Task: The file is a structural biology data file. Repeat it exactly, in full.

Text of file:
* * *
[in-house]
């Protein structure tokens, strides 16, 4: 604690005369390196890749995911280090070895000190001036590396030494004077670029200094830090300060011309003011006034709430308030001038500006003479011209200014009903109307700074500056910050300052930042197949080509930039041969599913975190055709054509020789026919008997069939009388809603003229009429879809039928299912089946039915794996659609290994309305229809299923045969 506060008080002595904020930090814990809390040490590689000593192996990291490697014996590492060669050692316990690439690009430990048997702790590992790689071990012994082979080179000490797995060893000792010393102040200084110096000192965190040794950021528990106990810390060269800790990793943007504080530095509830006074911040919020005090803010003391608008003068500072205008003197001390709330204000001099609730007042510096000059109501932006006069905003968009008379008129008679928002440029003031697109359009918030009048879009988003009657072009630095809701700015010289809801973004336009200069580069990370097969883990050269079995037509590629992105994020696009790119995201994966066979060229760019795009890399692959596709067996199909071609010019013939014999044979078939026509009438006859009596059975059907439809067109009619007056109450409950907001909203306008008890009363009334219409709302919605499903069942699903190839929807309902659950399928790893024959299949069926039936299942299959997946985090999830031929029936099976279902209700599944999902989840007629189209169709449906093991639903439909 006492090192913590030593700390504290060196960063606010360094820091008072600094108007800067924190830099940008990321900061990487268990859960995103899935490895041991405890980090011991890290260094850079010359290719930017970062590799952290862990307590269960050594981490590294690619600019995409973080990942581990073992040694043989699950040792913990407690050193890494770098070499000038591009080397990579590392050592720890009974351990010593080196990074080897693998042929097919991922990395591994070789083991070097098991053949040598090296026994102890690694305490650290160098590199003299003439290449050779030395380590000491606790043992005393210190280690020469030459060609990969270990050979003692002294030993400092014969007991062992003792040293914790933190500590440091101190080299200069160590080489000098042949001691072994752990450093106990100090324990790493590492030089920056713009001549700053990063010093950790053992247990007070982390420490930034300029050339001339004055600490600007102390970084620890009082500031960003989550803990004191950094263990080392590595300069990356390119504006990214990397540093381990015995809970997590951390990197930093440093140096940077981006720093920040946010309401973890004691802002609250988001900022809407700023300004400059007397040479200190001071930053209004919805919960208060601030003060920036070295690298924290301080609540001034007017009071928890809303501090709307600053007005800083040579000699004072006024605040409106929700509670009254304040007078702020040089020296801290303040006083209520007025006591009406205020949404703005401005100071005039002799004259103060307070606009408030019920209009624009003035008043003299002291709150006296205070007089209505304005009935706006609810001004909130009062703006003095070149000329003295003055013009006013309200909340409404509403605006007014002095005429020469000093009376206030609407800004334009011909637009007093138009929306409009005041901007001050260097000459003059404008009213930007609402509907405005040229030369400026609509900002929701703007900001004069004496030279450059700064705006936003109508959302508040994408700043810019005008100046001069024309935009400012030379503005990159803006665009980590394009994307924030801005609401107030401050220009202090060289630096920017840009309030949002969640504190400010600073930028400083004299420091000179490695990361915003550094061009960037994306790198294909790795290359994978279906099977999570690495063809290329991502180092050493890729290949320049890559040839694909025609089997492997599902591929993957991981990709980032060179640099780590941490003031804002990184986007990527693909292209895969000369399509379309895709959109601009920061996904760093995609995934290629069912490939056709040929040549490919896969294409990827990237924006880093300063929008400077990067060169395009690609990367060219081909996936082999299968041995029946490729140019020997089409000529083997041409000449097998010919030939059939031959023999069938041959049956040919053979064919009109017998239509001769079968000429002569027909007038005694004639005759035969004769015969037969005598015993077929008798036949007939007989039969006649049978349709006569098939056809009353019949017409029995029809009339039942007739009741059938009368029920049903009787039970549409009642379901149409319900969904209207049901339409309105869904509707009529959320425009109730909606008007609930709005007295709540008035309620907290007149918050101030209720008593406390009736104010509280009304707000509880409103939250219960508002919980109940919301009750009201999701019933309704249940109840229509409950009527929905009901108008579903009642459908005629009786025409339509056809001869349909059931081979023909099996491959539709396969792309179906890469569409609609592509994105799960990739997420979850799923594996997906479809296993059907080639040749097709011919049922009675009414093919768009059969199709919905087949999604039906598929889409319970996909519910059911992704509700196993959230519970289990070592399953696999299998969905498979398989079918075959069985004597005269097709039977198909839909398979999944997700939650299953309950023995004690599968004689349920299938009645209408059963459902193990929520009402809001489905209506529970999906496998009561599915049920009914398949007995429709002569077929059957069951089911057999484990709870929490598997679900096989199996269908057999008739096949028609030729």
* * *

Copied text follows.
[in-house]
């Protein structure tokens, strides 16, 4: 604690005369390196890749995911280090070895000190001036590396030494004077670029200094830090300060011309003011006034709430308030001038500006003479011209200014009903109307700074500056910050300052930042197949080509930039041969599913975190055709054509020789026919008997069939009388809603003229009429879809039928299912089946039915794996659609290994309305229809299923045969 506060008080002595904020930090814990809390040490590689000593192996990291490697014996590492060669050692316990690439690009430990048997702790590992790689071990012994082979080179000490797995060893000792010393102040200084110096000192965190040794950021528990106990810390060269800790990793943007504080530095509830006074911040919020005090803010003391608008003068500072205008003197001390709330204000001099609730007042510096000059109501932006006069905003968009008379008129008679928002440029003031697109359009918030009048879009988003009657072009630095809701700015010289809801973004336009200069580069990370097969883990050269079995037509590629992105994020696009790119995201994966066979060229760019795009890399692959596709067996199909071609010019013939014999044979078939026509009438006859009596059975059907439809067109009619007056109450409950907001909203306008008890009363009334219409709302919605499903069942699903190839929807309902659950399928790893024959299949069926039936299942299959997946985090999830031929029936099976279902209700599944999902989840007629189209169709449906093991639903439909 006492090192913590030593700390504290060196960063606010360094820091008072600094108007800067924190830099940008990321900061990487268990859960995103899935490895041991405890980090011991890290260094850079010359290719930017970062590799952290862990307590269960050594981490590294690619600019995409973080990942581990073992040694043989699950040792913990407690050193890494770098070499000038591009080397990579590392050592720890009974351990010593080196990074080897693998042929097919991922990395591994070789083991070097098991053949040598090296026994102890690694305490650290160098590199003299003439290449050779030395380590000491606790043992005393210190280690020469030459060609990969270990050979003692002294030993400092014969007991062992003792040293914790933190500590440091101190080299200069160590080489000098042949001691072994752990450093106990100090324990790493590492030089920056713009001549700053990063010093950790053992247990007070982390420490930034300029050339001339004055600490600007102390970084620890009082500031960003989550803990004191950094263990080392590595300069990356390119504006990214990397540093381990015995809970997590951390990197930093440093140096940077981006720093920040946010309401973890004691802002609250988001900022809407700023300004400059007397040479200190001071930053209004919805919960208060601030003060920036070295690298924290301080609540001034007017009071928890809303501090709307600053007005800083040579000699004072006024605040409106929700509670009254304040007078702020040089020296801290303040006083209520007025006591009406205020949404703005401005100071005039002799004259103060307070606009408030019920209009624009003035008043003299002291709150006296205070007089209505304005009935706006609810001004909130009062703006003095070149000329003295003055013009006013309200909340409404509403605006007014002095005429020469000093009376206030609407800004334009011909637009007093138009929306409009005041901007001050260097000459003059404008009213930007609402509907405005040229030369400026609509900002929701703007900001004069004496030279450059700064705006936003109508959302508040994408700043810019005008100046001069024309935009400012030379503005990159803006665009980590394009994307924030801005609401107030401050220009202090060289630096920017840009309030949002969640504190400010600073930028400083004299420091000179490695990361915003550094061009960037994306790198294909790795290359994978279906099977999570690495063809290329991502180092050493890729290949320049890559040839694909025609089997492997599902591929993957991981990709980032060179640099780590941490003031804002990184986007990527693909292209895969000369399509379309895709959109601009920061996904760093995609995934290629069912490939056709040929040549490919896969294409990827990237924006880093300063929008400077990067060169395009690609990367060219081909996936082999299968041995029946490729140019020997089409000529083997041409000449097998010919030939059939031959023999069938041959049956040919053979064919009109017998239509001769079968000429002569027909007038005694004639005759035969004769015969037969005598015993077929008798036949007939007989039969006649049978349709006569098939056809009353019949017409029995029809009339039942007739009741059938009368029920049903009787039970549409009642379901149409319900969904209207049901339409309105869904509707009529959320425009109730909606008007609930709005007295709540008035309620907290007149918050101030209720008593406390009736104010509280009304707000509880409103939250219960508002919980109940919301009750009201999701019933309704249940109840229509409950009527929905009901108008579903009642459908005629009786025409339509056809001869349909059931081979023909099996491959539709396969792309179906890469569409609609592509994105799960990739997420979850799923594996997906479809296993059907080639040749097709011919049922009675009414093919768009059969199709919905087949999604039906598929889409319970996909519910059911992704509700196993959230519970289990070592399953696999299998969905498979398989079918075959069985004597005269097709039977198909839909398979999944997700939650299953309950023995004690599968004689349920299938009645209408059963459902193990929520009402809001489905209506529970999906496998009561599915049920009914398949007995429709002569077929059957069951089911057999484990709870929490598997679900096989199996269908057999008739096949028609030729």